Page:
In 2019 Louise Wallwein MBE gave a key note speech to the SIRCC Conference. Louise Wallwein is a published poet, playwright and participation artist. Using all of her experience, Louise highlighted themes within the speech relating to the role of practitioners both in residential and child care settings, records for children and young people, the need for a sense of connection and where the focus of attention should be in relation to our children and young people
Within this, Louise covered many pertinent issues being aware that the Independent Care Review was being undertaken at that time in Scotland, although The Promise was not published until February 2020.
Five short clips have been extracted to support reflection individually and/or discussion in your Service.
The image of a lighthouse has been used in a number of child care responses in relation to recovery services and projects to support children who have experienced different forms of harm. In this clip, Louise gives her own reflections as to how residential practitioners can be a 'lighthouse' for children, young people and their families.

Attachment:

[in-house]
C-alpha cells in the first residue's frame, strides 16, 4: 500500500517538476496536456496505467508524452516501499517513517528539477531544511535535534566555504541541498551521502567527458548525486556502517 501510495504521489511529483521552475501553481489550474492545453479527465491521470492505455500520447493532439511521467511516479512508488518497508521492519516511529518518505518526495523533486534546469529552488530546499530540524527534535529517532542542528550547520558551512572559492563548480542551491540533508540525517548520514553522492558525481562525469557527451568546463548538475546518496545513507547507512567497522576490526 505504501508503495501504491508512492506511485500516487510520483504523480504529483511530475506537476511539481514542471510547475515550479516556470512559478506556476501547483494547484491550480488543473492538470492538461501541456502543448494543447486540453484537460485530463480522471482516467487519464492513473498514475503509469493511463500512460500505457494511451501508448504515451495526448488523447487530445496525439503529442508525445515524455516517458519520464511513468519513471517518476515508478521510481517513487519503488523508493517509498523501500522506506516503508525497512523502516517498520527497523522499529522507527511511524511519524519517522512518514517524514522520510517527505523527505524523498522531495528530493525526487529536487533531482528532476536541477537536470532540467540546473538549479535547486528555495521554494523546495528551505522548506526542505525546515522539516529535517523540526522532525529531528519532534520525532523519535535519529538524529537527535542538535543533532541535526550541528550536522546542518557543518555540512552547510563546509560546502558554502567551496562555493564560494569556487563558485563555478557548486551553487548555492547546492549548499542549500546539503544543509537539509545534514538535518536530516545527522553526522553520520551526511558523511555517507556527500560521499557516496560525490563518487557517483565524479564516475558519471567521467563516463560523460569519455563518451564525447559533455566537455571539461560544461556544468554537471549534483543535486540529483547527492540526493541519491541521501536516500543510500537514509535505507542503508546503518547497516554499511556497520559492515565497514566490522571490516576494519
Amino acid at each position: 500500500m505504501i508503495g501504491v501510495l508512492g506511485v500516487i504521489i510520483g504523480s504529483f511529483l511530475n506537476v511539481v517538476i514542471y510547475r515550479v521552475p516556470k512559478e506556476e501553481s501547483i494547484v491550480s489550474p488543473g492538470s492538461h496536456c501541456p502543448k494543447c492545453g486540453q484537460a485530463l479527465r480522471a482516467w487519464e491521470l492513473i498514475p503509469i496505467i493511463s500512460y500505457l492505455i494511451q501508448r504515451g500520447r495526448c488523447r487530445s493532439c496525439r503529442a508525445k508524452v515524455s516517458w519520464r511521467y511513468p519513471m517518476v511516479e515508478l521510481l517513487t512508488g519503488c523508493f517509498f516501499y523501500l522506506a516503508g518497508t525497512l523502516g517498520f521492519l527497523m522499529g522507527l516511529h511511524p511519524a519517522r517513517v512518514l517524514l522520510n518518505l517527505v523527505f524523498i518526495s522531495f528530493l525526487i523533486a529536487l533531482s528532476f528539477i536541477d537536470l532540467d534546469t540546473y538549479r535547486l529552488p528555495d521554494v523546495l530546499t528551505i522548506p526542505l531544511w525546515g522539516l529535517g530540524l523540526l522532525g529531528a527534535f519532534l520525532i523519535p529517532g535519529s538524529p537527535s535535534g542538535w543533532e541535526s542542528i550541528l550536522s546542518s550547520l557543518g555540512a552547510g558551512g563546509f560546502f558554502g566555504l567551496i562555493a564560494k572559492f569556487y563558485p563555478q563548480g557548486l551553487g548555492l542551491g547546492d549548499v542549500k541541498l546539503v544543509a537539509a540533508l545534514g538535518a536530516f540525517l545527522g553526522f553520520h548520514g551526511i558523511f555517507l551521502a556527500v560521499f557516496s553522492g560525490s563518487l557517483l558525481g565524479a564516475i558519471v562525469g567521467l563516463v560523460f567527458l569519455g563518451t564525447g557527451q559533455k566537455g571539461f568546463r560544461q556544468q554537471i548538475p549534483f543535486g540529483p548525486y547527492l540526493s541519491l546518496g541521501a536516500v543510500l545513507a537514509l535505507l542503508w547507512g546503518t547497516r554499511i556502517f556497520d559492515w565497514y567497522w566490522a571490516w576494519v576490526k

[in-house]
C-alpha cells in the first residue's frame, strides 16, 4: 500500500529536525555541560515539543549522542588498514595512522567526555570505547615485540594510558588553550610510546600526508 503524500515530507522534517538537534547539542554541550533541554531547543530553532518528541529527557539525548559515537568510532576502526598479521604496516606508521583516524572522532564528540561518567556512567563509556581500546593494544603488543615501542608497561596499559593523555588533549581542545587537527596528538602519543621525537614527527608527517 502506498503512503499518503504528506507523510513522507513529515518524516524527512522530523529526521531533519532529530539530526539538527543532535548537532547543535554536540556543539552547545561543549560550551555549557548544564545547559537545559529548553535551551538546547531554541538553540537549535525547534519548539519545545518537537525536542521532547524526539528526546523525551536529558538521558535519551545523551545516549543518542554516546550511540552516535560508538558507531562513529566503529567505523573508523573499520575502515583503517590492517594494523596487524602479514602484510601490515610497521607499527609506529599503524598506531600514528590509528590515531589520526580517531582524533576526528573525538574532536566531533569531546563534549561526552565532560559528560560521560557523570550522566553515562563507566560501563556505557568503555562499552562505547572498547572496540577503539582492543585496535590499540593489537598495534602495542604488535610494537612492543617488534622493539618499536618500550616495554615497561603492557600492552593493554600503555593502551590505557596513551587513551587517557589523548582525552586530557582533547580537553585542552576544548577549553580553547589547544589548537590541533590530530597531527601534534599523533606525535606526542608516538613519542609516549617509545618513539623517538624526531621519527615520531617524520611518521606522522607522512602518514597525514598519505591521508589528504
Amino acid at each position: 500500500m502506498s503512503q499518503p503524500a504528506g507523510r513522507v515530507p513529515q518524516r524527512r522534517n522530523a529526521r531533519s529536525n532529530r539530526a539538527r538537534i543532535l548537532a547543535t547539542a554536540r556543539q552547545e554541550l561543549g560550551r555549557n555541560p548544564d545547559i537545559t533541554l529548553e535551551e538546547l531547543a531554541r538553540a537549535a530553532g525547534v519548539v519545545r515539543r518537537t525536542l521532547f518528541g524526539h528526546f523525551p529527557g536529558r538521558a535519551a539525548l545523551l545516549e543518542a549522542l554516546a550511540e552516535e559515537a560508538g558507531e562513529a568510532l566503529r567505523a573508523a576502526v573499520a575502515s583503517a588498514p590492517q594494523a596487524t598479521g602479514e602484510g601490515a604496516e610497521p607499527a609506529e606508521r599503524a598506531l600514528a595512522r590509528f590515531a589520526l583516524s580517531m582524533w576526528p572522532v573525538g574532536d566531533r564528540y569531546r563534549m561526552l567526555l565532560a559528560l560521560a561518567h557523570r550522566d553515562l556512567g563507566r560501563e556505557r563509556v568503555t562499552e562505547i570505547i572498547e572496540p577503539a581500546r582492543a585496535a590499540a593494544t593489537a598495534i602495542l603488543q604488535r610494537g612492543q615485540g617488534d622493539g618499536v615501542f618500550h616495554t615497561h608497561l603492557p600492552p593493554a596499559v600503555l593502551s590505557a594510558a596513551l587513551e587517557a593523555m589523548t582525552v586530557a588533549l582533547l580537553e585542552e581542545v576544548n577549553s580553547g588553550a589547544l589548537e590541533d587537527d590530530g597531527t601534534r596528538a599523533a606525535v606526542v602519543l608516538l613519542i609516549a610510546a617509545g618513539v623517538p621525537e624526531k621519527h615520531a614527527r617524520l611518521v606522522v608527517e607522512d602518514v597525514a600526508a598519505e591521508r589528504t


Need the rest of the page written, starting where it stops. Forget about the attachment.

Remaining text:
'A guiding light may be needed as "when trauma comes back the lights go out'
In this clip Louise highlights, using her own experience, the impact of not having a shared history with someone else in "being a stranger everywhere"– and when there is a record of her experience– the impact of how this has been written.
In this clip, Louise raises issues in the balance of decision making and when this shifts to the child in need of protection to the young person who is perceived to be a risk. Further to this, the responses that are given as a result.
The question surfaces as to whether young people are having ordinary responses to extraordinary experiences.
Louise discusses her experiences of the need for someone to have a shared history with who 'sees' you and supports with a sense of identity
‘We are not family, we are familiar’
Within this clip, Louise talks about conditional 'appropriate' relationships, the impact of waiting to move in 'constant transition' and relationships being time limited. Louise also makes a connection with the impact on the future adult self
Louise is a renowned and award-winning poet, playwright, and performer from Manchester, who is known as an explosive artist who 'detonates her audiences' imaginations'. Brought up in 13 different children's homes in England, Louise wrote her first play at the age of 17. Louise's career took off in 1998 and her plays have been broadcast by the BBC, graced the stage of the Sydney Opera House, Royal Exchange, and Contact Manchester. Louise has made 20 films with young people around the UK and continues to be in demand from artists, supporting them with mentoring.